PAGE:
He moved to Arkansas from New York City after he said his wife, Aicha, became smitten with the state while in Arkansas visiting a friend.

"She said, 'Come see,' Keita said. "I come. I love the state."

New York City was where Keita said he obtained his commercial driver's license and worked driving vans.

"Sometime I see the traffic here and people are complaining," he said. "In New York, you see real traffic."

Keita describes himself as a "public servant."

"I'll be able to take people that are disabled to work, to school, to a doctor's appointment," he said. "I love helping people."

Another new hire, Robert Keathley, will be a streetcar operator. He underwent an eight-week training program that included 240 hours of on-route operations training, six hours of classroom training and practical and written tests.

Fowler noted that Keathley "aced his [written] exam, scoring 100 percent."

Deric Williams will join the agency's maintenance section as a third-year trainee mechanic working on the third-level of a three-level program.

"The first level of the program concentrates on learning about transit vehicles through inspections and brake training; the second level concentrates on diagnosing, repairing and replacing air-conditioning equipment; and the third level concentrates on learning the electrical systems," Fowler said. "Trainees must take a written exam to pass to the next level. The first level also includes a hands-on exam."

He said Williams, "through hard work, was able to test out of the second-level program and advance directly to the third-level year."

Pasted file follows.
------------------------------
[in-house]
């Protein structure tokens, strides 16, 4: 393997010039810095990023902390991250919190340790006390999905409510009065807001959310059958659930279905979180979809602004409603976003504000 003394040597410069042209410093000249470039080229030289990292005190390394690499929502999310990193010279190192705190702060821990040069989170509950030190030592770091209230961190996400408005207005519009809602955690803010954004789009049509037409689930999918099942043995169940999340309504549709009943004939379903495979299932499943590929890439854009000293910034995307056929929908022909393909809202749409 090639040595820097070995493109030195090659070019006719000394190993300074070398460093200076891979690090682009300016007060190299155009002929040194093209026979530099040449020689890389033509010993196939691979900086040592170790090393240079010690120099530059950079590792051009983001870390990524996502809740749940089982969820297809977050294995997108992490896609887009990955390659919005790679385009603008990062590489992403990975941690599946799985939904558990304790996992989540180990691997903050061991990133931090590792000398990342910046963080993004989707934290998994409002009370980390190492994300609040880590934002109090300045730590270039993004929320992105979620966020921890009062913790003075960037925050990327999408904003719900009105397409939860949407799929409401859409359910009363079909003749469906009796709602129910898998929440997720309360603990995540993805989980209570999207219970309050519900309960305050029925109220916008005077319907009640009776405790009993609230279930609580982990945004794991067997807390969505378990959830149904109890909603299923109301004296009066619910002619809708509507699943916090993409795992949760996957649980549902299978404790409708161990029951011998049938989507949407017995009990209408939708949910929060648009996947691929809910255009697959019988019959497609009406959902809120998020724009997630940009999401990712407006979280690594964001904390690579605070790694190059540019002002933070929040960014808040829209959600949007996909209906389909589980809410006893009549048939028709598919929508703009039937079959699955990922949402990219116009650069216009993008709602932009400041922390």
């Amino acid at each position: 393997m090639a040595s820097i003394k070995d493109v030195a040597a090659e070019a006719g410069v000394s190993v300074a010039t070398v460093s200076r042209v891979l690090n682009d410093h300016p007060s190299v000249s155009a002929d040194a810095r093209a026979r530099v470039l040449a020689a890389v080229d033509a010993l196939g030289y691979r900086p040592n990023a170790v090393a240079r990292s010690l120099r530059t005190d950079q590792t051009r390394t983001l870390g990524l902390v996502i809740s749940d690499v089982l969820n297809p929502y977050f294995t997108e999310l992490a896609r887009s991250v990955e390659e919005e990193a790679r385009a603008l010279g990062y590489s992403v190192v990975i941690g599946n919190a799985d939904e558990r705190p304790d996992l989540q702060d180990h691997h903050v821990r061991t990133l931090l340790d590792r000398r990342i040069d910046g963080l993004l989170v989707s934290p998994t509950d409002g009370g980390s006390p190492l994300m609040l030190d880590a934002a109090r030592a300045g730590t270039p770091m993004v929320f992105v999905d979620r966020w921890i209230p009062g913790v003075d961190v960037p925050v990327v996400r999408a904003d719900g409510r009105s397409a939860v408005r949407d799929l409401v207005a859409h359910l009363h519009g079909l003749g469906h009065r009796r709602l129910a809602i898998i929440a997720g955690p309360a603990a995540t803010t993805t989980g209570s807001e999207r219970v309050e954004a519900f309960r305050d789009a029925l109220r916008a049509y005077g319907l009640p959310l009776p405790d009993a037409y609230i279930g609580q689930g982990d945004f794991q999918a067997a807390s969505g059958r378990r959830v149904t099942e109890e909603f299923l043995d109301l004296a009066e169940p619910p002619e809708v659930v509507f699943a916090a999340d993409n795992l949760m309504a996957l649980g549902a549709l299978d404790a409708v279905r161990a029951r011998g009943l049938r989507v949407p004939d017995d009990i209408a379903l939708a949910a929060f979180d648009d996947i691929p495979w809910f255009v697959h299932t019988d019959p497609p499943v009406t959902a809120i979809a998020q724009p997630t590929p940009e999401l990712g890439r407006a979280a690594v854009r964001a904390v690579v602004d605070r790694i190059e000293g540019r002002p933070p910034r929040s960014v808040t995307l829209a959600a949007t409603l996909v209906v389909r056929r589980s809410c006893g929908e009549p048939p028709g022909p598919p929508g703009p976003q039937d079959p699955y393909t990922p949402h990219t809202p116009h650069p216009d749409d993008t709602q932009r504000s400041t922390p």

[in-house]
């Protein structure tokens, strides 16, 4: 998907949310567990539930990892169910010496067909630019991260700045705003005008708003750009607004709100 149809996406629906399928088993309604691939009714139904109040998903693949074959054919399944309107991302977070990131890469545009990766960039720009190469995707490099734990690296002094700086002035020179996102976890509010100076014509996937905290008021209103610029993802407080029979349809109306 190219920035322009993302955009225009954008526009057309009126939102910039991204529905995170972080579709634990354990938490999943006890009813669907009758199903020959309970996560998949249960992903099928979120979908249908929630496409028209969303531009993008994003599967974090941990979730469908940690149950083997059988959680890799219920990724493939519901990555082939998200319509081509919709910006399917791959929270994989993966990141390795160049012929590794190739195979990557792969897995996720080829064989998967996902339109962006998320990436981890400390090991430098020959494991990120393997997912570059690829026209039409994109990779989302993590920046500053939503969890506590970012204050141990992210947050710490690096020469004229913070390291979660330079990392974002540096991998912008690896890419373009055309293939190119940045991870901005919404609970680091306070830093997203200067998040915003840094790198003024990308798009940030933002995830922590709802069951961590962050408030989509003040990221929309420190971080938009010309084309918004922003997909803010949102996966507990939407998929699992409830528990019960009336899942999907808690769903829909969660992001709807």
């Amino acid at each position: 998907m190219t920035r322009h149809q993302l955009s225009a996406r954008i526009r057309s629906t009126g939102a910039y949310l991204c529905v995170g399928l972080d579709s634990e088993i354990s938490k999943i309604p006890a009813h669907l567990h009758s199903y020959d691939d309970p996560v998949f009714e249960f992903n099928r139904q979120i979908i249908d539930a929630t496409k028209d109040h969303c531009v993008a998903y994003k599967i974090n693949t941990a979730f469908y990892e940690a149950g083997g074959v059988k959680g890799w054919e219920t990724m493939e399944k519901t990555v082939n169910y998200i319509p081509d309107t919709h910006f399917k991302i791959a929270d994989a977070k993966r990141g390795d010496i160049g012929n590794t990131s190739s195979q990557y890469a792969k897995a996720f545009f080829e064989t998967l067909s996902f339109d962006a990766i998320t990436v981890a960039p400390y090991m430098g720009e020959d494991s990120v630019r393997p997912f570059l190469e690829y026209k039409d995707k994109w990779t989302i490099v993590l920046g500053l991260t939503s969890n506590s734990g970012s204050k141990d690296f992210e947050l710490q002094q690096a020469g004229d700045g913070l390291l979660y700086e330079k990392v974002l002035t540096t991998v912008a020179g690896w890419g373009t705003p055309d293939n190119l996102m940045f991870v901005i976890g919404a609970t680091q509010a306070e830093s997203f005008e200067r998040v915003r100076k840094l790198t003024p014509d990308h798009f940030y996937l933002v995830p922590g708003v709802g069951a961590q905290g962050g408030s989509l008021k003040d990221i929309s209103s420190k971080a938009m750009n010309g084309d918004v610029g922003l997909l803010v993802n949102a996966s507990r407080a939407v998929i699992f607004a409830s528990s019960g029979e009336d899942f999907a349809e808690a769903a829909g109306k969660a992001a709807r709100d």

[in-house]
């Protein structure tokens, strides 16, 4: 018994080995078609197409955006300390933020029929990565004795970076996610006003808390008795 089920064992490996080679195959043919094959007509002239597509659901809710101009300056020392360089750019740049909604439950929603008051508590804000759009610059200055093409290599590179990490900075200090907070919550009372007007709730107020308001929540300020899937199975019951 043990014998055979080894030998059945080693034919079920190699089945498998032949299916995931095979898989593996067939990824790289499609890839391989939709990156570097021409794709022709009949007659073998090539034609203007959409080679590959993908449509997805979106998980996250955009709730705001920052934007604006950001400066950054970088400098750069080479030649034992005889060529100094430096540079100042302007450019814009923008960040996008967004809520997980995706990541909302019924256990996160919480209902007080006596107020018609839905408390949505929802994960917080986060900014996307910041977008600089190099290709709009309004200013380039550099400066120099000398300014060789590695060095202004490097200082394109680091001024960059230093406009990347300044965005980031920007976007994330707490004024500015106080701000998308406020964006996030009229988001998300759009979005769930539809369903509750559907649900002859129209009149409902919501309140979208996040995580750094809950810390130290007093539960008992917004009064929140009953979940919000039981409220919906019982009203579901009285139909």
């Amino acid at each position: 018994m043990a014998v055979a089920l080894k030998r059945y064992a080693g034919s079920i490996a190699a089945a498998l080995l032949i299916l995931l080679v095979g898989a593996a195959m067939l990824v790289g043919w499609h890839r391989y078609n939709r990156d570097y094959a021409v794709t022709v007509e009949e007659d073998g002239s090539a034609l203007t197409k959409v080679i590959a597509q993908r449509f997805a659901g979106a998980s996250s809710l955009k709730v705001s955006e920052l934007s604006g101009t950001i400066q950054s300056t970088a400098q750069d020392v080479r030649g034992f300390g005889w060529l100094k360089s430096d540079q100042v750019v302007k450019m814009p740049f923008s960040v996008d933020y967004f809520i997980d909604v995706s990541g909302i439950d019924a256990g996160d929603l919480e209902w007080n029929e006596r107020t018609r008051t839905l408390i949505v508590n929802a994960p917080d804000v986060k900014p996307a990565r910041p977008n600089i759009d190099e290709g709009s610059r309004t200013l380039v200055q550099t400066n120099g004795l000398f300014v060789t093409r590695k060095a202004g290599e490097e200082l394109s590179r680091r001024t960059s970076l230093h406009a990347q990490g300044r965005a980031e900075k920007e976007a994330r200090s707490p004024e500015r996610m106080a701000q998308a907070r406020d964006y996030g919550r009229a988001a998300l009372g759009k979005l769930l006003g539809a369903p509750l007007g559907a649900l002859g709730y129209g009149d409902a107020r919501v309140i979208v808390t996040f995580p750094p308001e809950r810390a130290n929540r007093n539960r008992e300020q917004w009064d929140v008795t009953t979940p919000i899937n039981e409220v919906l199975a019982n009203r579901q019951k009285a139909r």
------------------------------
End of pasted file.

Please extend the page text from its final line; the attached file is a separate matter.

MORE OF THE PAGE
Williams will be responsible for all weekend roadside assistance calls, Fowler said.

There were no cap or gowns for the graduates, but other elements of a graduation ceremony were present, including a keynote speaker, Margaret Ellibee, chancellor at the University of Arkansas-Pulaski Technical College.

Among her duties in her first job as a 23-year-old agriculture teacher at Stuttgart High School was driving a school bus, "a four-on-the-floor International Harvester" model, she told the graduates.

Frazier, who began leading the agency in June, plans to hold more graduation ceremonies. He will have the opportunity.

The agency hires about 45 people every year on average, according to Becca Green, public engagement director for Rock Region.

The agency has 105 positions for bus drivers, 25 for Links drivers and 10 for streetcar operators. It also employs 18 mechanics.

Frazier told his agency's newest employees that they should be proud to work for Rock Region.,

"We provide access to opportunity for our community," he said. "We provide opportunity to get to jobs, we provide opportunity to get to education. We provide opportunity to get to health, doctor's appointments, entertainment and all of the things that are important to our citizens."

He said he called them ambassadors because they are representing him, board members and the executive staff.

"Our customers, most of them are not going to meet me and most of them are not going to meet our board members, our executive committee, our union representatives," Frazier told them. "They're actually going to be meeting you."

In working with people, he said, "I try to respect them, to be courteous, kind. So when you're engaging with our riders, please, extend that same effort."

Metro on 09/20/2018